I took the opportunity Friday to run near the Tidal Basin in Washington. As I ran, I had the opportunity to reflect on all the great Americans who are memorialized in the grand and beautiful monuments that surround the visitor to the capital city. I thought about what makes people great, important, and worth remembering. Would we forget these human beings if there were no piles of marble and stone dedicated to their memory? And I realized that, yes, given all of the things that each of us learn, there are probably many more things that we forget, including other people and their heroic and exemplary deeds.
The monuments we build hold up for us the models of human greatness that have gone before us. But they can also serve to make us feel small and insignificant. There will be very little left behind to mark the passage of most of us through this life on earth.
But the Lord, who we know is the greatest One of all, who is God, holds up for us who know our littleness the way to be great: He says we must seek to be the last. Now, that doesn’t sound great at all, to be the last and the least. How will doing so enable us to leave a mark on the lives of others, and to make the world a better place?
Here we speak of the virtue, or good habit, of humility. Why is humility necessary? Why do we need to be humble in order to find the happiness that results from the fulfillment of living a truly worthy and good life?
History seems to be made by people who were important in the eyes of the world: kings, generals, writers, artists, geniuses of various kinds. These are the people who seem important to us because it is their stories that fill the pages of our history books and about whom films are made and who are memorialized in the great expressions of fine art in painting, sculpture and architecture that beautify the landscape and fill the great halls of our nation’s capital and museums.
Or was history made by these? Is it not rather true that none of these people could have become great or famous or successful without the untold many who worked with them, or were influenced by them, or were led by them to change the course of history for better or worse? When we stop to think about it, we realize that history is made by the many, and those who are designated as famous or great never did so on their own, but simply were pushed forward upon the tides of history as a symbol for the nameless multitudes that truly wrote the annals of history.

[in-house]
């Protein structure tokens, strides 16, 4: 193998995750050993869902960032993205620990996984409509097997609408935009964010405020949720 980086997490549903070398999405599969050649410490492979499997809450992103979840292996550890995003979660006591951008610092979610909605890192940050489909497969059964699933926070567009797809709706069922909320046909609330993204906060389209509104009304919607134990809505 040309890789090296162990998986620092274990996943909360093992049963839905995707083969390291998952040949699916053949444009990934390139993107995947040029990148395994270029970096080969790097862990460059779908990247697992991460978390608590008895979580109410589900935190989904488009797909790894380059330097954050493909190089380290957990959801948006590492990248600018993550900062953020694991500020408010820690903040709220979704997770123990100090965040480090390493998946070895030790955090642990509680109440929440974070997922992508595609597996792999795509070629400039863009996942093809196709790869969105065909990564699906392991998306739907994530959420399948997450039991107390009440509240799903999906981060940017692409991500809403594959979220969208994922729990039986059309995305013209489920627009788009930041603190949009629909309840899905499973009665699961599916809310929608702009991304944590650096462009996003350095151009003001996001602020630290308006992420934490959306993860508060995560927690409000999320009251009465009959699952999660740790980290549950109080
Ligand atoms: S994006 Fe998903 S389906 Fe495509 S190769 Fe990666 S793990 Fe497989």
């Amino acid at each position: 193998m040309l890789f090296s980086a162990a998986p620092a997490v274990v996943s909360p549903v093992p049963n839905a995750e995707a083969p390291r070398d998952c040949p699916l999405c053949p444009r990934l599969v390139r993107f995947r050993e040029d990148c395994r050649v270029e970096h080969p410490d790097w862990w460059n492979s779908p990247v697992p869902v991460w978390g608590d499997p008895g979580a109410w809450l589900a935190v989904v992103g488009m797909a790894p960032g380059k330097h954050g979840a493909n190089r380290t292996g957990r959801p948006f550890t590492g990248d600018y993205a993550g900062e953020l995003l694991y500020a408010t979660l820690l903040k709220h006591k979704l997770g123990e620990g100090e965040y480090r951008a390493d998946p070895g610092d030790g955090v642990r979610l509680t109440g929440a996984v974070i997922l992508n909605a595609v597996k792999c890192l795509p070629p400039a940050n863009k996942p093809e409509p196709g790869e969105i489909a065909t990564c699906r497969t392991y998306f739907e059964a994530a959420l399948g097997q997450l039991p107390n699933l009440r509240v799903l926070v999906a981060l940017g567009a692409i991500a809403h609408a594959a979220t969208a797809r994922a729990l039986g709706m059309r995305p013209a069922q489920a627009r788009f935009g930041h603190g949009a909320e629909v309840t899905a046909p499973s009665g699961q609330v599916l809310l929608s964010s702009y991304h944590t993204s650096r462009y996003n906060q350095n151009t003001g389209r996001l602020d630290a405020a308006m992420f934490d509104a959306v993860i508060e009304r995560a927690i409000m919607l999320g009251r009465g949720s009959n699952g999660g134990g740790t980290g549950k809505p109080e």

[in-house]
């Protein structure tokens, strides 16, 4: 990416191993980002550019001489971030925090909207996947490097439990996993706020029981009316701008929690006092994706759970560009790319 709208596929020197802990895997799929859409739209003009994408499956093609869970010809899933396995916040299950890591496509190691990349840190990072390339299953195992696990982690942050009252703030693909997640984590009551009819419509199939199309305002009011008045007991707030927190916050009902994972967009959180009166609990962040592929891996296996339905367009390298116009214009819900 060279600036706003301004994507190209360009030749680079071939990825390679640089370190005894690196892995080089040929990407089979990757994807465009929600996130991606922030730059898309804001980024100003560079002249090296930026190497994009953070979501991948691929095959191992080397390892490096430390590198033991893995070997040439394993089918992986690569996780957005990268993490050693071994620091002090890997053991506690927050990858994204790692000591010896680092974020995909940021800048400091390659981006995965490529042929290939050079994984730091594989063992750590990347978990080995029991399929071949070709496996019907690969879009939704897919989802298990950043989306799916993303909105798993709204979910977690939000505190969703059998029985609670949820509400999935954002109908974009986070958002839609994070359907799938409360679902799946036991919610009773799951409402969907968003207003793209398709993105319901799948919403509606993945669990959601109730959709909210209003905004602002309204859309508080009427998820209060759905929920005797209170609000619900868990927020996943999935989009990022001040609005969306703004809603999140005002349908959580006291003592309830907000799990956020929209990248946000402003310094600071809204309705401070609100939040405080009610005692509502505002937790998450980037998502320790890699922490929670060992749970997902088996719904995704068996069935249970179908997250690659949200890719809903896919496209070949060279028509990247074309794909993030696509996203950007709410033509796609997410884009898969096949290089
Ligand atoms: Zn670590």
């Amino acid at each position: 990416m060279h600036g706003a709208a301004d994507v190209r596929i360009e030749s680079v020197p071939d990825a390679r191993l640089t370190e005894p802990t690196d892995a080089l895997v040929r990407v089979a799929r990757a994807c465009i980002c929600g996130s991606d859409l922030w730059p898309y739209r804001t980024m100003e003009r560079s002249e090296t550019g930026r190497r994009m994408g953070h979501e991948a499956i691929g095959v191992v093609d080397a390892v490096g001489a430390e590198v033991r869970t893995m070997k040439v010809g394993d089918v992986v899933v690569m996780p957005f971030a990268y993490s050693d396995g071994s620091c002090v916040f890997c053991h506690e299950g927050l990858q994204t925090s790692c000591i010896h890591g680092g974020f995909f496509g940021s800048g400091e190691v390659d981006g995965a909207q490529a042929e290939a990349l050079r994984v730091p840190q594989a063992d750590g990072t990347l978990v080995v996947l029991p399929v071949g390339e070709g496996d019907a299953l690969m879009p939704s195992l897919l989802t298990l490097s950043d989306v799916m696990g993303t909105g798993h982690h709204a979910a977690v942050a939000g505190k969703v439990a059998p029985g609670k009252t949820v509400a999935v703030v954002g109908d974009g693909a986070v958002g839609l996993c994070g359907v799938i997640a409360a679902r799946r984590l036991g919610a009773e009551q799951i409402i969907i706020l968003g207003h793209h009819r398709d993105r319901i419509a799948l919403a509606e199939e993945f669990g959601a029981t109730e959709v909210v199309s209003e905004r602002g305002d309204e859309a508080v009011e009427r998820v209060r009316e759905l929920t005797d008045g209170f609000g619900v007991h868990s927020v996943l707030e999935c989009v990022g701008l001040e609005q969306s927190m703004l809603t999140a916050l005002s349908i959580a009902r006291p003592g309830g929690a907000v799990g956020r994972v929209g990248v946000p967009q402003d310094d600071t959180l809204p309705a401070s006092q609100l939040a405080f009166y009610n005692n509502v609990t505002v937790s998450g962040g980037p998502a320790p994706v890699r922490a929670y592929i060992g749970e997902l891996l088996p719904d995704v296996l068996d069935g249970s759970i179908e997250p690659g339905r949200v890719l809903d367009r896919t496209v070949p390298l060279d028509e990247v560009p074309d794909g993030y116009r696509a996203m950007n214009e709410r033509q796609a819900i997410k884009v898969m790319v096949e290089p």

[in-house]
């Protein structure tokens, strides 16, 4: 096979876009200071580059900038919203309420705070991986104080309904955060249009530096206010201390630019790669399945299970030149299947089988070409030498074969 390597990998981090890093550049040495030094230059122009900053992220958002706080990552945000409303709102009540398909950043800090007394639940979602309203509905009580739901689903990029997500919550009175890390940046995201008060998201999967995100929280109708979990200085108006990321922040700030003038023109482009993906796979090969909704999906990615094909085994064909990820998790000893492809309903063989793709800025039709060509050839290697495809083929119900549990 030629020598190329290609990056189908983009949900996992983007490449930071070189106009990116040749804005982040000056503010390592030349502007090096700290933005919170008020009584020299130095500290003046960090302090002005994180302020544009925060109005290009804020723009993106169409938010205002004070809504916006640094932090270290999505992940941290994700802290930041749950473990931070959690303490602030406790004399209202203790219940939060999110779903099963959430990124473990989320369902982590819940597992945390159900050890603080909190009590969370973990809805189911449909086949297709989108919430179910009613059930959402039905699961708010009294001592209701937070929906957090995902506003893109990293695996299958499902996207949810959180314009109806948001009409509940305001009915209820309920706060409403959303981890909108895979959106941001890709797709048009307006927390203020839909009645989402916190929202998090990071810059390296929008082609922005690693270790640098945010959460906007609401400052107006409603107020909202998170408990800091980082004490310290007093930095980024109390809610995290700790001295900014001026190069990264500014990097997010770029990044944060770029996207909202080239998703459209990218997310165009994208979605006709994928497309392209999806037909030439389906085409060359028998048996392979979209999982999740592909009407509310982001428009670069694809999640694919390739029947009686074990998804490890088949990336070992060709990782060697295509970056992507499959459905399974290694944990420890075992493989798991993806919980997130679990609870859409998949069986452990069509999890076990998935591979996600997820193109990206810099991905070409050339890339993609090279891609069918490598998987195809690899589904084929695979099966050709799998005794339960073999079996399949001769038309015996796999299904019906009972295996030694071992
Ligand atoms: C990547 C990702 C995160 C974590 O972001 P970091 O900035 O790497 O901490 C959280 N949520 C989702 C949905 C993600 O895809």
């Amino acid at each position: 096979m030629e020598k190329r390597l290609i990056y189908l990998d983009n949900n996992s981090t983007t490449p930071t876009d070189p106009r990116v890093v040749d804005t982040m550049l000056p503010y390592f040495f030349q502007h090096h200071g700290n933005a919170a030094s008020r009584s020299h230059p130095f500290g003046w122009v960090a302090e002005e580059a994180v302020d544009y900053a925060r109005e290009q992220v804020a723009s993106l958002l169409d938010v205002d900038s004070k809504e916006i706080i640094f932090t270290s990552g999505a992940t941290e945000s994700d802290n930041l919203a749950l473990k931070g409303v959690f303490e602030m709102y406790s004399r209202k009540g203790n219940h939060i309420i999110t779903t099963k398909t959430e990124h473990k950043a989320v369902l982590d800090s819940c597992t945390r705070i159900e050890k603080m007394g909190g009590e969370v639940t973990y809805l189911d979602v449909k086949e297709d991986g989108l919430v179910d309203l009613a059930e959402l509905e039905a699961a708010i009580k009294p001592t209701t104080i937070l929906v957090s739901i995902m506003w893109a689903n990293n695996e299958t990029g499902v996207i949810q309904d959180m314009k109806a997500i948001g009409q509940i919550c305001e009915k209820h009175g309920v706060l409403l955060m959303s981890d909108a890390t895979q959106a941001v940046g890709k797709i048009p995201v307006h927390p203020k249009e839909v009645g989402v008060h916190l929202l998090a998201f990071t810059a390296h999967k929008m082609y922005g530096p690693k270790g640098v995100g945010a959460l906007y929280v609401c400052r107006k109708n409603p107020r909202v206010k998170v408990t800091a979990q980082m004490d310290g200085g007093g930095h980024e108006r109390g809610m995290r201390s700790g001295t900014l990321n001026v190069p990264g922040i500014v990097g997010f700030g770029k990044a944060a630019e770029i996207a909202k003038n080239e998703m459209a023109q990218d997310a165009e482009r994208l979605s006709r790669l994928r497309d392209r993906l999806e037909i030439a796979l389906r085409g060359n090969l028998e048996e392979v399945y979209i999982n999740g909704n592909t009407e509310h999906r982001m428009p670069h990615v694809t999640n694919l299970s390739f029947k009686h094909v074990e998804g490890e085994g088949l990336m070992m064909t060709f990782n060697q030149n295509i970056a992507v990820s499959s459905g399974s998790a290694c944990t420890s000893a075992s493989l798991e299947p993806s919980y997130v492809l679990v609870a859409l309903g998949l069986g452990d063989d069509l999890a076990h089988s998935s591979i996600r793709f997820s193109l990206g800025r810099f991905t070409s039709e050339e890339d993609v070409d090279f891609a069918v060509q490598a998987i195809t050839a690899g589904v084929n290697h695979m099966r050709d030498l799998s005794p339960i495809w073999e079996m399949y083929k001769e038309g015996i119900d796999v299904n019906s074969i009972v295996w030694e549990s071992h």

When we realize that everyone makes history, that greatness truly belongs to the many and that throughout history one was chosen to symbolize the rest, such as George Washington or Abraham Lincoln for America’s founding and struggle for unity and nationhood, Martin Luther King for the non-violent civil rights movement, or Mother Teresa for the vast army of tireless pro-life workers and advocates all over the world, we are able to understand the Lord’s teaching on greatness.
God never asks us to do what He has not already done, perfectly, himself. Jesus Christ teaches us most perfectly by his life and His death on the Cross, what his words communicate: the greatest is the one who serves all the rest. He humbled Himself to become a Man, and then, in an unthinkable act of turning against Himself, obeyed His Father’s will and submitted to the violence and destruction of the Cross in order to serve the salvation of the whole world. And, after that, He was raised above all the angels, principalities and powers, exalted to the right hand of His Father in heaven.
In the life of the Church we celebrate the saints as the greatest heroes of all; this is because they share the prize of everlasting glory with Christ, which the essence of true greatness: sharing the life and love and joy of God without end. But they won the crown of glory through the life of the Cross shared with Christ, through living the virtue of humility. They took the lower place, so that God could “lift them up high” – in salvation.
You and I will never be called to save the human race as was Jesus Christ our Lord. He has done the work of gaining for us the grace of Faith by which we are to be saved. But we are called to work, to pray, to cooperate with His grace in order to save our own souls by imitating Him. By serving others for His sake, out of love for Him, we work out our salvation by means of His grace.
When we listen to someone in pain who needs an ear, when we labor with a child over his or her homework, when we forgive someone who hates us, when we pray for someone who ignores us, when we love someone who shows us ingratitude, in these and in so many ways we serve others and thus, by grace, are exalted together with Christ to the holiness which is a foretaste of the Kingdom.
If through pride we exalt ourselves we will end in disaster. Only God can raise us up to that place where He raised Christ and from which we can never fall again, that place higher than which cannot be imagined: the kingdom of heaven.
True exaltation is inheriting everything from our rich and loving Father. Let us now, with Christ, seek to humble ourselves in love and service that we may be truly so exalted. World without end. Amen.
Praised be Jesus Christ. Now and forever.